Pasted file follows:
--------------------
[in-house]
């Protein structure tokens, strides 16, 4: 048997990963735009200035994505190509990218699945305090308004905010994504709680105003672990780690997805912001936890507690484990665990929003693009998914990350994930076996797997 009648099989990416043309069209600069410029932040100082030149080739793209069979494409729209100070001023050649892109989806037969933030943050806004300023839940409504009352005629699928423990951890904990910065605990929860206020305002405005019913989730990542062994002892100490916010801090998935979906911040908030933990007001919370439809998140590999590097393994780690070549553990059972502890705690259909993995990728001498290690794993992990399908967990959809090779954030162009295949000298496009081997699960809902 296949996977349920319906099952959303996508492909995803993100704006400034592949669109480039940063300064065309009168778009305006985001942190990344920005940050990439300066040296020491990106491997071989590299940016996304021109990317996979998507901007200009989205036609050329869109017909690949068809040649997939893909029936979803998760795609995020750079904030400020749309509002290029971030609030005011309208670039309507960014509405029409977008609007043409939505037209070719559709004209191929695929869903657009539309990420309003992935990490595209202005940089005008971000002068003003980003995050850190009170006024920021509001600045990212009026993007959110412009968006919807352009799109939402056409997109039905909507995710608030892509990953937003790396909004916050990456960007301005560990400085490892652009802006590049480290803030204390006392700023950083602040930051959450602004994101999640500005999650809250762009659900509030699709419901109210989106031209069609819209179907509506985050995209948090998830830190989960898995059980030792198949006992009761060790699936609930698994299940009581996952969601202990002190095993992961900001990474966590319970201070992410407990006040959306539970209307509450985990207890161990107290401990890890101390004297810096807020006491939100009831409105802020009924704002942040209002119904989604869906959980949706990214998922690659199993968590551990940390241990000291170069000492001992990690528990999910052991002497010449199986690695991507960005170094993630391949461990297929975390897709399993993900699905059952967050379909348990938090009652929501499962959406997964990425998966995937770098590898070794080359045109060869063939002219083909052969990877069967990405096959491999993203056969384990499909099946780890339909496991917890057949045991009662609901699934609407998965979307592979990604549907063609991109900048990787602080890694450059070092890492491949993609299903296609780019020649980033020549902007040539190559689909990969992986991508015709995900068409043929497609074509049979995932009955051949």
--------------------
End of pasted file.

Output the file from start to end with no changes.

[in-house]
């Protein structure tokens, strides 16, 4: 048997990963735009200035994505190509990218699945305090308004905010994504709680105003672990780690997805912001936890507690484990665990929003693009998914990350994930076996797997 009648099989990416043309069209600069410029932040100082030149080739793209069979494409729209100070001023050649892109989806037969933030943050806004300023839940409504009352005629699928423990951890904990910065605990929860206020305002405005019913989730990542062994002892100490916010801090998935979906911040908030933990007001919370439809998140590999590097393994780690070549553990059972502890705690259909993995990728001498290690794993992990399908967990959809090779954030162009295949000298496009081997699960809902 296949996977349920319906099952959303996508492909995803993100704006400034592949669109480039940063300064065309009168778009305006985001942190990344920005940050990439300066040296020491990106491997071989590299940016996304021109990317996979998507901007200009989205036609050329869109017909690949068809040649997939893909029936979803998760795609995020750079904030400020749309509002290029971030609030005011309208670039309507960014509405029409977008609007043409939505037209070719559709004209191929695929869903657009539309990420309003992935990490595209202005940089005008971000002068003003980003995050850190009170006024920021509001600045990212009026993007959110412009968006919807352009799109939402056409997109039905909507995710608030892509990953937003790396909004916050990456960007301005560990400085490892652009802006590049480290803030204390006392700023950083602040930051959450602004994101999640500005999650809250762009659900509030699709419901109210989106031209069609819209179907509506985050995209948090998830830190989960898995059980030792198949006992009761060790699936609930698994299940009581996952969601202990002190095993992961900001990474966590319970201070992410407990006040959306539970209307509450985990207890161990107290401990890890101390004297810096807020006491939100009831409105802020009924704002942040209002119904989604869906959980949706990214998922690659199993968590551990940390241990000291170069000492001992990690528990999910052991002497010449199986690695991507960005170094993630391949461990297929975390897709399993993900699905059952967050379909348990938090009652929501499962959406997964990425998966995937770098590898070794080359045109060869063939002219083909052969990877069967990405096959491999993203056969384990499909099946780890339909496991917890057949045991009662609901699934609407998965979307592979990604549907063609991109900048990787602080890694450059070092890492491949993609299903296609780019020649980033020549902007040539190559689909990969992986991508015709995900068409043929497609074509049979995932009955051949």